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HIV Glasgow: French Study Reveals Growing Complexity of Medical Needs as People with HIV Age


The complexity of the needs of people living with HIV will continue to increase as the population ages, and clinicians need to go beyond thinking about co-morbidities to consider multi-morbidities -- clusters of medical conditions that complicate one another -- when caring for these people, Edouard Battegay from the University Hospital Zurich told attendees at the International Congress on Drug Therapy in HIV Infection (HIV Glasgow) this week.

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Following analysis of multi-morbidity in the general population, researchers found that medical conditions tended to cluster into 8 groups, and that individuals tended to fall into one of these clusters. For example, they found a strong relationship between dementia, depression, and hip fracture, but much less frequent overlap between coronary heart disease and hip fracture and depression. Instead, people experiencing cardiovascular problems tended also to frequently have thyroid dysfunction and chronic obstructive pulmonary disease.

These patterns of clustering indicate which groups of specialists might need to work together more frequently, and who needs to be involved in the care of people living with HIV.

Battegay suggested that among people with HIV, a number of clusters of multi-morbidity present with greater frequency, such as HIV infection, depression, and pain, or HIV, depression, and non-adherence. HIV and hypertension overlap with cardiovascular disease, and may also overlap with pain. Further research is needed to examine these clusters so as to assist in the development of algorithms for the management of multiple morbidities, such as those recently issued by the European AIDS Clinical Society.

Research from France also presented at the conference showed that by the time people with HIV reach middle age, a high proportion already have complex medical problems requiring multidisciplinary management. The study found that just over half were at high risk for serious kidney disease, 46% were at high or very high risk of a cardiovascular event in the next 5 years, and 56% had hypertension.

Investigators from the Aquitaine regional cohort wanted to establish a clear understanding of the evolving medical needs of HIV-positive patients in the modern antiretroviral therapy era. They therefore analyzed cross-sectional data gathered from patients enrolled in the prospective ANRS CO3 Aquitaine cohort to see how the spectrum of health problems observed in HIV-positive patients changed between 2004 and 2014.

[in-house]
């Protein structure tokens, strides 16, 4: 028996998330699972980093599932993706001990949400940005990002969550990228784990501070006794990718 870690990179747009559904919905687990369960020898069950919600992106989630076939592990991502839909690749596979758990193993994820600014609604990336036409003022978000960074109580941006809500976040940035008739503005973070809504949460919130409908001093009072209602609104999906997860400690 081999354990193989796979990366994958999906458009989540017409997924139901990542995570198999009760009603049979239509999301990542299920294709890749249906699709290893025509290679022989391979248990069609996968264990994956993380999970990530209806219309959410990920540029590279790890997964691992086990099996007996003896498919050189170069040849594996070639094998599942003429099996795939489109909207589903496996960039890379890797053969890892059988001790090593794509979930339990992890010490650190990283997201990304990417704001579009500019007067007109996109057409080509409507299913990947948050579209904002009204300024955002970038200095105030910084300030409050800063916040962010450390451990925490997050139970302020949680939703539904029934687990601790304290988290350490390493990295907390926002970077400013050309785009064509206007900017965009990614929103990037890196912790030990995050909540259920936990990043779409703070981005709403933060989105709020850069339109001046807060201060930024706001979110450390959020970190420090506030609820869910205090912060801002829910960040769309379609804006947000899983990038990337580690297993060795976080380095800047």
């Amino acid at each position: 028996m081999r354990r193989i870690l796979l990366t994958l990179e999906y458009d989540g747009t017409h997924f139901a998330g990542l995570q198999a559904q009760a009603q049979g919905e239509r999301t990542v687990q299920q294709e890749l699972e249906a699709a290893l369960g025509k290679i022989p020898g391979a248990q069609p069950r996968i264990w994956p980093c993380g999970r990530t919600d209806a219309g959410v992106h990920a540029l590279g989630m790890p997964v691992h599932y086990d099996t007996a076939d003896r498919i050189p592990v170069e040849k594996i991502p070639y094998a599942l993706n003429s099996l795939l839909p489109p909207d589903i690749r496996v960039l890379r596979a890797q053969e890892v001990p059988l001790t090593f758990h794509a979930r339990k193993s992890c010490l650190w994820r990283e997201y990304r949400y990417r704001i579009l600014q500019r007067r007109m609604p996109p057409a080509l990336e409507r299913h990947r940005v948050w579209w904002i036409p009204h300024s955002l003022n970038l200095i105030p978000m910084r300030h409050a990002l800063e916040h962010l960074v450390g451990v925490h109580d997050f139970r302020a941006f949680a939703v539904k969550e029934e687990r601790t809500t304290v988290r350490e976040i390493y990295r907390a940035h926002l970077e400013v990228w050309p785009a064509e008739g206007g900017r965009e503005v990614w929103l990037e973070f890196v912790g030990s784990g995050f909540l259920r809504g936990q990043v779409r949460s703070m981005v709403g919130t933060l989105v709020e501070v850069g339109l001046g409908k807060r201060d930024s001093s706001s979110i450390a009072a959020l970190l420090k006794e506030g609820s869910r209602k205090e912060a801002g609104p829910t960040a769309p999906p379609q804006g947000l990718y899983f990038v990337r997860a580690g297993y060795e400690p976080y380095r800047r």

A total of 2138 patients had study visits in both 2004 and 2014. Most (71%) were male, 40% were men who have sex with men, and the median age in 2014 was 52 years. 62% of the cohort was over 50 years of age in 2014.

HIV markers improved over the 10 years of the study. The proportion of patients with an undetectable viral load increased significantly, from 51% in 2004 to 91% in 2014. This was accompanied by a significant increase in the proportion of people with a CD4 cell count above 500 cells/mm3, from 44% in 2004 to 72% in 2014.

However, there was also a significant increase in the proportion of patients diagnosed with age-related comorbidities and taking therapy for these ailments.

Prevalence of chronic kidney disease increased from 4% to 18%, fractures from 1% to 7%, cardiovascular disease events from 4% to 14%, use of blood thinning agents from 1% to 8%, therapy with aspirin from 1% to 8%, hypertension from 19% to 56%, diabetes from 8% to 19%, use of anti-diabetic therapy from 2% to 6%, prevalence of elevated lipids from 14% to 54%, and use of statins from 9% to 24%.

Of particular concern, the proportion of people with a Framingham high risk score (5%-10%) for cardiovascular disease increased from 13% to 27%, while the proportion with a Framingham score above 10% -- indicating a risk of 1 in 10 or more of having a cardiovascular event (either stroke or heart attack) in the next 5 years -- had jumped from 5% to 20%. In other words, 1 in 5 people in the cohort are now at very high risk of a cardiovascular event, compared to 1 in 20 a decade ago.

Similarly, the proportion of patients with the highest risk of kidney disease, as measured on the D:A:D renal risk score, had risen from 30% in 2004 to 51% in 2014, indicating the importance of selecting antiretroviral regimens that minimize the risk of further loss of kidney function.



F Bonnet, F Le Marec, O Leleux, et al. HIV patients today and 10 years ago: do they have the same needs? Results from cross-sectional analysis of ANRS CO3 Aquitaine cohort. HIV Drug Therapy 2016. Glasgow, October 23-26, 2016. Abstract 0212, 2016.